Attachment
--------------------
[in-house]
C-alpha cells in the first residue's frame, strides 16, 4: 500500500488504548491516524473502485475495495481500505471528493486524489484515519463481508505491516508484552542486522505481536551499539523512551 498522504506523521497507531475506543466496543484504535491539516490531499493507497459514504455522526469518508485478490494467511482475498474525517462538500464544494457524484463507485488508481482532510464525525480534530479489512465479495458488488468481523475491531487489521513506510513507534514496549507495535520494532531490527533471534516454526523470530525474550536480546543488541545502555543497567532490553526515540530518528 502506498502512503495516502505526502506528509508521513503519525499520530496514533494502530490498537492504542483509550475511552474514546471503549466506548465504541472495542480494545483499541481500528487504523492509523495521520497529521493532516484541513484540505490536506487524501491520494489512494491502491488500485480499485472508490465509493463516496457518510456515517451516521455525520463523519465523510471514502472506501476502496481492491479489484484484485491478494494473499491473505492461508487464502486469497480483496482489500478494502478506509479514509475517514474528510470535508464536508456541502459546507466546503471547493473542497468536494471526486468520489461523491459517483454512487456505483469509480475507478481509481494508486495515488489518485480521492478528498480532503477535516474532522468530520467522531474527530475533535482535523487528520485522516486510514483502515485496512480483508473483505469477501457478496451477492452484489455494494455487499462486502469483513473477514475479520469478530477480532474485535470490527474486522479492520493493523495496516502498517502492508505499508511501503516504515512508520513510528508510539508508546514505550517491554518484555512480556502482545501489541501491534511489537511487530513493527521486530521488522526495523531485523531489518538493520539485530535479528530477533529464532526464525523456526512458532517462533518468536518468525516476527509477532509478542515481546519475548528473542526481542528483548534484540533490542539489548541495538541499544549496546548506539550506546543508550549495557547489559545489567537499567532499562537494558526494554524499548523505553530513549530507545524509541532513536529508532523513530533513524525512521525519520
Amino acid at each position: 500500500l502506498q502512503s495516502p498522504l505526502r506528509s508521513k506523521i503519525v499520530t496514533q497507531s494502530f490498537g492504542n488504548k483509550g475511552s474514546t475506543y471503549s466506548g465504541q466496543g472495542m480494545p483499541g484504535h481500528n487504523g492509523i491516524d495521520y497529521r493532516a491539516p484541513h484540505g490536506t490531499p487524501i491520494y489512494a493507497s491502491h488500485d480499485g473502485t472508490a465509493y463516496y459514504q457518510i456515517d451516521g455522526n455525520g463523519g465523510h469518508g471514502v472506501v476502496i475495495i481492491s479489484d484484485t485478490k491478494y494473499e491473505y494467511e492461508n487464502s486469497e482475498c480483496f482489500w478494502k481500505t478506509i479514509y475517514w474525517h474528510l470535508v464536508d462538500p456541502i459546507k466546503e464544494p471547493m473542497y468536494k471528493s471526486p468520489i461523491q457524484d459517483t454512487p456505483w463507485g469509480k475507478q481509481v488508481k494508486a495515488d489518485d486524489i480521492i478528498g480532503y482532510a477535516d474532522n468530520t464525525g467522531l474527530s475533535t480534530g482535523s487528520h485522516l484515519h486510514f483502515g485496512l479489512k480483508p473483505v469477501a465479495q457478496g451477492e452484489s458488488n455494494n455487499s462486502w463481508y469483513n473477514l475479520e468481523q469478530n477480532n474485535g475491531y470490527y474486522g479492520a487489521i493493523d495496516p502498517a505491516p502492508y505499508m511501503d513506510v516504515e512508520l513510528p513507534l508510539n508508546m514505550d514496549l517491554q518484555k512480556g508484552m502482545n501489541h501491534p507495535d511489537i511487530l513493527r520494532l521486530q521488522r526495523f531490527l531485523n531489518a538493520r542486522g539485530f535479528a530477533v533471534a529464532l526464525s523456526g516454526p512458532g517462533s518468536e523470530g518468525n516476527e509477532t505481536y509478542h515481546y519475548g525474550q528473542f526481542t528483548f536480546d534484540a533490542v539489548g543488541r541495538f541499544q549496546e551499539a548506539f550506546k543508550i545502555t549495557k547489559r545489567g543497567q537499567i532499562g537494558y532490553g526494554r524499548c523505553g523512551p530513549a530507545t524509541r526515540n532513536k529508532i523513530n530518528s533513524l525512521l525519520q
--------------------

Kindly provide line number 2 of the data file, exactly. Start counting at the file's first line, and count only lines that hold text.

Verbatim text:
C-alpha cells in the first residue's frame, strides 16, 4: 500500500488504548491516524473502485475495495481500505471528493486524489484515519463481508505491516508484552542486522505481536551499539523512551 498522504506523521497507531475506543466496543484504535491539516490531499493507497459514504455522526469518508485478490494467511482475498474525517462538500464544494457524484463507485488508481482532510464525525480534530479489512465479495458488488468481523475491531487489521513506510513507534514496549507495535520494532531490527533471534516454526523470530525474550536480546543488541545502555543497567532490553526515540530518528 502506498502512503495516502505526502506528509508521513503519525499520530496514533494502530490498537492504542483509550475511552474514546471503549466506548465504541472495542480494545483499541481500528487504523492509523495521520497529521493532516484541513484540505490536506487524501491520494489512494491502491488500485480499485472508490465509493463516496457518510456515517451516521455525520463523519465523510471514502472506501476502496481492491479489484484484485491478494494473499491473505492461508487464502486469497480483496482489500478494502478506509479514509475517514474528510470535508464536508456541502459546507466546503471547493473542497468536494471526486468520489461523491459517483454512487456505483469509480475507478481509481494508486495515488489518485480521492478528498480532503477535516474532522468530520467522531474527530475533535482535523487528520485522516486510514483502515485496512480483508473483505469477501457478496451477492452484489455494494455487499462486502469483513473477514475479520469478530477480532474485535470490527474486522479492520493493523495496516502498517502492508505499508511501503516504515512508520513510528508510539508508546514505550517491554518484555512480556502482545501489541501491534511489537511487530513493527521486530521488522526495523531485523531489518538493520539485530535479528530477533529464532526464525523456526512458532517462533518468536518468525516476527509477532509478542515481546519475548528473542526481542528483548534484540533490542539489548541495538541499544549496546548506539550506546543508550549495557547489559545489567537499567532499562537494558526494554524499548523505553530513549530507545524509541532513536529508532523513530533513524525512521525519520